Ry Cooder/Little Sister

Our next stop is July 1979, which saw the release of Bop Till You Drop, the eighth studio album by Ry Cooder. If I recall it correctly, the first time I heard about him was in connection with the 1984 Wim Wenders picture Paris, Texas, for which Cooder wrote the score – one of the best acoustic slide guitar-playing I know. Cooder is a versatile artist who in addition to 17 film scores has released a similar amount of solo albums since his 1970 eponymous debut. Over his 55-year-and-counting career, Cooder has also collaborated with numerous other artists like John Lee HookerThe Rolling StonesRandy NewmanLinda Ronstadt and David Lindley. Bop Till You Drop, yet another album to which my then-bandmate and longtime music buddy from Germany introduced me, mostly is a collection of R&B and rock & roll covers. This includes the opener Little Sister, penned by Doc Pomus and Mort Shuman and first recorded by Elvis Presley in 1961. While I dig that version, especially Hank Garland’s lead guitar, I like Ray Cooder’s soulful rendition even more!

Matthew Sweet/I Belong to You

I don’t know about you, but I’m in the mood for some sweet power pop. This takes us to the current century, more specifically May 2018 and Tomorrow’s Daughter, the 13th studio album by Matthew Sweet. I first came across the singer-songwriter in January 2021 when his most recent studio album Catspaw appeared, and featured one of the tunes in a Best of What’s New installment. After playing in various bands in the ’80s and releasing two unrecognized solo records (Inside, 1986; and Earth 1989), Sweet achieved commercial breakthrough with his third studio album Girlfriend, which came out in October 1991 and to date is one of two records that reached Gold certification in the U.S. Between 2006 and 2013, Sweet collaborated on a series of cover albums (Under the Covers Vol. 1 – Vol. 3) with Susanna Hoffs of The Bangles. I featured two of their great renditions in previous Sunday Six installments here and here. From the above-noted Tomorrow’s Daughter, here’s I Belong to You, a lovely pop rock tune.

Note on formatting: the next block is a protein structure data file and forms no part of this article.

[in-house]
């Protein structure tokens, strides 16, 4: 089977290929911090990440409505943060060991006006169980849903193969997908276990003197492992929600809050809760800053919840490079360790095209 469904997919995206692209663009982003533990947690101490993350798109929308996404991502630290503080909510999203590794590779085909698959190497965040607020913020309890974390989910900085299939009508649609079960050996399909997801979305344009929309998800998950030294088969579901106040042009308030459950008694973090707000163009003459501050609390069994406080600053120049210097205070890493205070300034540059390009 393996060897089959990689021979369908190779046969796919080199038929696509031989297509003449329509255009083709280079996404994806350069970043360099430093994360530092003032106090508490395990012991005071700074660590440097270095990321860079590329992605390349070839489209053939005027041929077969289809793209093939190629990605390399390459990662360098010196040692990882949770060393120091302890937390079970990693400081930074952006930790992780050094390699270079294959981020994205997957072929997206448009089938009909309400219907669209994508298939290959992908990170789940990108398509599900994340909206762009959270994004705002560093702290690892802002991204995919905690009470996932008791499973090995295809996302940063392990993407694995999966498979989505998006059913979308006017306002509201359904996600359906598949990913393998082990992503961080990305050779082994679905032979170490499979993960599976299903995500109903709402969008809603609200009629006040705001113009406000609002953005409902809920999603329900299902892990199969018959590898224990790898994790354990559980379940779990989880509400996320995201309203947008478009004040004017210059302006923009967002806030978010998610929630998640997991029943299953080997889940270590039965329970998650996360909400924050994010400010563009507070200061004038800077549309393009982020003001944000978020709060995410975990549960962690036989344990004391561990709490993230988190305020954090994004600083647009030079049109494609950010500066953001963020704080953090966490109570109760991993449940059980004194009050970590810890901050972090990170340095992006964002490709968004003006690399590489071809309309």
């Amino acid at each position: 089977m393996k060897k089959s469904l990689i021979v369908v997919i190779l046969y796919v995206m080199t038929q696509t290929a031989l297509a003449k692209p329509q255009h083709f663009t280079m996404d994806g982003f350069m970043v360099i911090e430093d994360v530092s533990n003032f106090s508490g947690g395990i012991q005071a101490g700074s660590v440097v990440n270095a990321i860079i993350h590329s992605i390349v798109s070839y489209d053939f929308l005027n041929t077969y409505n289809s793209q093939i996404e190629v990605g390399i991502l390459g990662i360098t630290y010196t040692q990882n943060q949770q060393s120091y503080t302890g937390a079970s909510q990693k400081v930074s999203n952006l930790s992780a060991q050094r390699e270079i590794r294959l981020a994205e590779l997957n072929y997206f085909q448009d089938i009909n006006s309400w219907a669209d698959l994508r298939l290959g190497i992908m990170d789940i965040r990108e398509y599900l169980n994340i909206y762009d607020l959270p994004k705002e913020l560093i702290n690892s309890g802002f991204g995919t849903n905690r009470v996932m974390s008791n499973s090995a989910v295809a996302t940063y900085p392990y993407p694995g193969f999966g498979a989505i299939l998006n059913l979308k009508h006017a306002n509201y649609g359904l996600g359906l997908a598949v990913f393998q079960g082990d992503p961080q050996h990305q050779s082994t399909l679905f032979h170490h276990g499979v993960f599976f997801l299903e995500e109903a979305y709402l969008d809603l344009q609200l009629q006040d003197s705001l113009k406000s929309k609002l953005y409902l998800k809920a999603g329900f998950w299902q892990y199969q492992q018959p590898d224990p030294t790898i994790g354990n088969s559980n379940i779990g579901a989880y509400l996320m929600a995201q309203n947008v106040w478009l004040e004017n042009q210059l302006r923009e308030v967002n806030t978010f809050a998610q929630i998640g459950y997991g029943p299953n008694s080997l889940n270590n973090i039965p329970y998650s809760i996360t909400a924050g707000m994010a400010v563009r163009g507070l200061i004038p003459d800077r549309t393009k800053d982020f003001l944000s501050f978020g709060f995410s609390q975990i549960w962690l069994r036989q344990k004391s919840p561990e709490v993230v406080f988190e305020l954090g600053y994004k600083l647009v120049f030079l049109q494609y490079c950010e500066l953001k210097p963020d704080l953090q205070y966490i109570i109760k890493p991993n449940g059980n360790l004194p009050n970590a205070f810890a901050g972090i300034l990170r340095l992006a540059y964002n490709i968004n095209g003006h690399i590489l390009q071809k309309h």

Mudhoney/Blinding Sun

Before yet another musical journey comes to an end, let’s visit one more tune. The year is 1992 and the month is October. That’s when American band Mudhoney came out with their fourth studio album Piece of Cake. Formed in Seattle in 1988, the group is viewed as instrumental in creating grunge and an inspiration for many other bands who embraced that genre, as well as alternative rock. Mudhoney are still active and have released 10 studio albums to date. A new one, Plastic Eternity, is in the can and scheduled for April 7. At the time they recorded Piece of Cake, their only charting album in the U.S. on the Billboard 200 to date, Mudhoney featured Mark Arm (vocals, guitar, organ, piano), Steve Turner (guitar, harmonica, banjo, vocals) and Dan Peters (drums, percussion, vocals), who remain part of the current lineup, and Matt Lutkin (bass, vocals) who was replaced by Guy Maddison in 2001. Here’s Blinding Sun, credited to all members of the band at the time. I like their garage sound.

Last but not least, below is a Spotify playlist of the above goodies. As always, I hope there’s something here you enjoy!

Sources: Wikipedia; YouTube; Spotify

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12 thoughts on “The Sunday Six”

    1. I love “The Nightfly.” And, definitely, Fagen can’t deny his Steely Dan past. I find it interesting he developed extenstive writer’s block afterwards and by the time he put out his second solo album had reconnected with Walter Becker. When you no longer have a longtime musical partner, I guess it can be hard to come up with new music!